For the last month, I have been keeping up with the latest buzzed-about podcast, ‘Missing Richard Simmons.’ In this six episode series, host Dan Taberski goes on a journey to try and uncover the whereabouts of the famed fitness trainer and motivational speaker with a larger than life personality. In 2014, Simmons abruptly closed his Beverly Hills fitness studio and disappeared from the public eye. Throughout the series, Taberski interviews close friends and family members of Richard, attempts to visit him and his loved ones, and wonders how Simmons could unceremoniously leave the many friends and fans who followed him. Provided with short clips of some of his work in the past, and commentary from those close to Richard, it becomes clear that Taberski is chasing one who doesn’t want (or need) the chase, and Simmons is just fine.
One of my biggest takeaways from this series is that I totally understand where Richard Simmons is coming from. Without spoiling the series for any of you who are interested and plan to listen, we learn that Richard is a highly empathetic individual who seems to serve others in overdrive. As a person with similar sensitivities and tendencies, I’ve learned my modes are simply “off” and “on.” When I’m on, I’m everywhere: giving, serving, loving, extending myself beyond myself. “No” is not part of my vocabulary, because my main drive is to help everyone I can however I can. Like Richard, I’m a helper, a giver, a feeler. Strangers meet me and tell me life stories. People consult me for all things. My heart gets invested in people. However brief the interaction, I want to leave people better than I found them. I say yes and yes and yes and yes, and have sometimes struggled with how to balance all of my yes-es.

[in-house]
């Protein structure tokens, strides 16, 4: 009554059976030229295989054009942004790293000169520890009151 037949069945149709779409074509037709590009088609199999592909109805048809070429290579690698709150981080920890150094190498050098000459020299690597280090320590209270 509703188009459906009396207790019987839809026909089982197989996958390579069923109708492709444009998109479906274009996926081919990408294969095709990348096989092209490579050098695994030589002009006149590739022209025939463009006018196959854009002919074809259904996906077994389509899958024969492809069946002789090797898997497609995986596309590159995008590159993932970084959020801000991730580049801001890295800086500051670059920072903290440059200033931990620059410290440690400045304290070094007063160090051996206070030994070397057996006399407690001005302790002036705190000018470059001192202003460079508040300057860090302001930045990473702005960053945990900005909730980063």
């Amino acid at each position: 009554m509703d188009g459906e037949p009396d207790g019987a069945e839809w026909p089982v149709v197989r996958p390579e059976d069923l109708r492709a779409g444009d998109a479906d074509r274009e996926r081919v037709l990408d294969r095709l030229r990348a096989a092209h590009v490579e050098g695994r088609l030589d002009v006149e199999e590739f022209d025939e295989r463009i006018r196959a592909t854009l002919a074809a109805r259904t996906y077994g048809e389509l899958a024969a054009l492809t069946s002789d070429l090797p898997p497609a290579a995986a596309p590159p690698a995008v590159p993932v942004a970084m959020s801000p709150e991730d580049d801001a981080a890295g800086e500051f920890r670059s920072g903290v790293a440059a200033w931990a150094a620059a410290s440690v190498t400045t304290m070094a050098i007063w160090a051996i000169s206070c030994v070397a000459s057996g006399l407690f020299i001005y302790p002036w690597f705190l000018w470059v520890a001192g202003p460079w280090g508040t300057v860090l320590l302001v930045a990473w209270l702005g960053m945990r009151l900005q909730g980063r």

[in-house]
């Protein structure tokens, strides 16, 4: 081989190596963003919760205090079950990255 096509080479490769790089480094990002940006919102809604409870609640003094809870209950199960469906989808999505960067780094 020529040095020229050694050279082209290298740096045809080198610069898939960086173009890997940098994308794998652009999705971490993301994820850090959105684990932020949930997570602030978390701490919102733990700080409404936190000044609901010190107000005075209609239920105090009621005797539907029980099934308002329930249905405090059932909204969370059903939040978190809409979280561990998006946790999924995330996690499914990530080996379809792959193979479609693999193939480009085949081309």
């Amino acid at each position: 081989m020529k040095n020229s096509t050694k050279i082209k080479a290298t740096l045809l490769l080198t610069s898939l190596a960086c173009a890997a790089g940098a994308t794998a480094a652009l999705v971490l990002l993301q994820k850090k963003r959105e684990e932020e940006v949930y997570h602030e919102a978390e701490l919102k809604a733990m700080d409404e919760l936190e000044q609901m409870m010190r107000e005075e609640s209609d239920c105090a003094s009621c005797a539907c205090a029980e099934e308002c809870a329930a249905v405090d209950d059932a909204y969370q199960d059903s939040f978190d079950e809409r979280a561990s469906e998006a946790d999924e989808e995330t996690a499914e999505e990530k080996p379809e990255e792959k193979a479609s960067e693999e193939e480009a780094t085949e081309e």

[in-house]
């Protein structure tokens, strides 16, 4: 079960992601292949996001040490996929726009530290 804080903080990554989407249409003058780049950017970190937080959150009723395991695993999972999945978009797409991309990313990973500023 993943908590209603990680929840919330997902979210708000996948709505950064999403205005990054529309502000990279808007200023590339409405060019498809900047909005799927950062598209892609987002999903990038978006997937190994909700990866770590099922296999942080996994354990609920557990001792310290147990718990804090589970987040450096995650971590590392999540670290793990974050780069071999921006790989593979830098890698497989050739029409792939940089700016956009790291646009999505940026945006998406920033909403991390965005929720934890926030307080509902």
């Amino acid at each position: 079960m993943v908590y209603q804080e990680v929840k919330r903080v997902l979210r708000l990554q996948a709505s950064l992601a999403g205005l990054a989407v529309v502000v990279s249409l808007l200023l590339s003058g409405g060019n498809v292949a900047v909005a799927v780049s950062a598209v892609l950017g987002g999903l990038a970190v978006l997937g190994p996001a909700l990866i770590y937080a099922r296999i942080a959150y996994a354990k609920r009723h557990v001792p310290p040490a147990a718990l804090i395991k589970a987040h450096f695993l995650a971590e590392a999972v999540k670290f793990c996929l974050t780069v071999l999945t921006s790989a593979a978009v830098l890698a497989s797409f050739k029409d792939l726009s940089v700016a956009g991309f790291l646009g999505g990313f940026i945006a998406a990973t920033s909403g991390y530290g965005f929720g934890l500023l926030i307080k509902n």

In recent years though, I’ve learned how this kind of over-extension can lead to burnout, and that sends me into “off” mode. When I get here, I go relatively missing. The people that know how to find me can and will, and my commitments become much firmer and contrary to what is typically expected of me. I put myself first (for once), and place all priorities on recharging and taking better care of myself. I’m taking longer showers, spending more time reading, delving into a series on Netflix, paying better attention to my health, and offering myself some much needed tlc. When here, I’m trying to find balance in a different way. The overwhelm is strong here, and I’m attempting to give myself the grace I find it much easier to extend to others before myself.
Listening to the series, I found myself livid at times (as some of my tweets would suggest). One of the questions Taberski repeats through the series muses upon why Simmons did not inform people of his need to disappear before he just did. I found myself defensive of Richard, and sometimes yelled “RICHARD DON’T OWE Y’ALL SH*T!” in the way that I will talk back to podcasts I particularly get into. How dare people feel owed something from someone who gave of himself so freely in the first place? What else did they want from him? I was outraged, and this is where I started to wonder: was I mad for him, or mad for myself?
What I have learned about us over-extended, highly sensitive people is that the drop off is never announced. I think that this happens mostly because we just try to keep puttering on for the benefit of others, until one day, the off switch has come on and taken over. Perhaps autopilot is the best way to describe it. Something inside of us that knows we need this break rises up, takes over, and gets us through the days until we’re better enough to be fully back “on.” Balance between the two modes are hard, and I am still trying to figure out the best ways to navigate between the two. This is, of course, part of a larger journey. In the meantime, I have my people (much like Richard) that I can check in with, provide updates, and be completely true to what I am in the moment, and not the more polished-up version.
Maybe in his time away, Richard Simmons has found the secret. Regardless, he has turned his switch to “off” mode on his own terms, and I respect him for it. When I began listening to this podcast, the only draw was my passing curiosity in the title character and the possible uncovering of the story behind his disappearance. I never imagined that I would draw such parallels between myself and Simmons, and learn that the two of us are a bit similar. I have always admired his commitment to sequins and glitter, though. Now, I believe we’re kindred spirits, trying to live our lives the best way that we can. Maybe I needed to hear this series to allow myself the space to do the same.